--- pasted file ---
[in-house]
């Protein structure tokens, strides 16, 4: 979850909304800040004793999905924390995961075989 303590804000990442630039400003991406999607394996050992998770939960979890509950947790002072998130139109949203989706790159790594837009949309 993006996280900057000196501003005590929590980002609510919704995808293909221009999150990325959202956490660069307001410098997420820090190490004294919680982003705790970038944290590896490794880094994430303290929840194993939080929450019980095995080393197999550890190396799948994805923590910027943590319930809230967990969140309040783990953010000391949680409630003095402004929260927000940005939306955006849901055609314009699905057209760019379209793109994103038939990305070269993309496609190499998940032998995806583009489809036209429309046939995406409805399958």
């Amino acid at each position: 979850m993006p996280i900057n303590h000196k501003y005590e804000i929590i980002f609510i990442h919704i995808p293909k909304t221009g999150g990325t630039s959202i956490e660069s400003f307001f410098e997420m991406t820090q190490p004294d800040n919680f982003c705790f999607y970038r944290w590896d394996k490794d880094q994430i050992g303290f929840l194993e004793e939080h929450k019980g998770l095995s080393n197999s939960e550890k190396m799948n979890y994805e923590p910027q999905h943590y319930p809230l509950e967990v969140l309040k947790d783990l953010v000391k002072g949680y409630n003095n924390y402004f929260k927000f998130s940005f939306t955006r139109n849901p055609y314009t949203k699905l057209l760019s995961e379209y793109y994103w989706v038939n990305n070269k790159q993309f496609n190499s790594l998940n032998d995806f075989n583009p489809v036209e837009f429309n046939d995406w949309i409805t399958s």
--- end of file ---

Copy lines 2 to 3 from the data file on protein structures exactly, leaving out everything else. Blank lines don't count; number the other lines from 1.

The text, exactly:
């Protein structure tokens, strides 16, 4: 979850909304800040004793999905924390995961075989 303590804000990442630039400003991406999607394996050992998770939960979890509950947790002072998130139109949203989706790159790594837009949309 993006996280900057000196501003005590929590980002609510919704995808293909221009999150990325959202956490660069307001410098997420820090190490004294919680982003705790970038944290590896490794880094994430303290929840194993939080929450019980095995080393197999550890190396799948994805923590910027943590319930809230967990969140309040783990953010000391949680409630003095402004929260927000940005939306955006849901055609314009699905057209760019379209793109994103038939990305070269993309496609190499998940032998995806583009489809036209429309046939995406409805399958």
């Amino acid at each position: 979850m993006p996280i900057n303590h000196k501003y005590e804000i929590i980002f609510i990442h919704i995808p293909k909304t221009g999150g990325t630039s959202i956490e660069s400003f307001f410098e997420m991406t820090q190490p004294d800040n919680f982003c705790f999607y970038r944290w590896d394996k490794d880094q994430i050992g303290f929840l194993e004793e939080h929450k019980g998770l095995s080393n197999s939960e550890k190396m799948n979890y994805e923590p910027q999905h943590y319930p809230l509950e967990v969140l309040k947790d783990l953010v000391k002072g949680y409630n003095n924390y402004f929260k927000f998130s940005f939306t955006r139109n849901p055609y314009t949203k699905l057209l760019s995961e379209y793109y994103w989706v038939n990305n070269k790159q993309f496609n190499s790594l998940n032998d995806f075989n583009p489809v036209e837009f429309n046939d995406w949309i409805t399958s």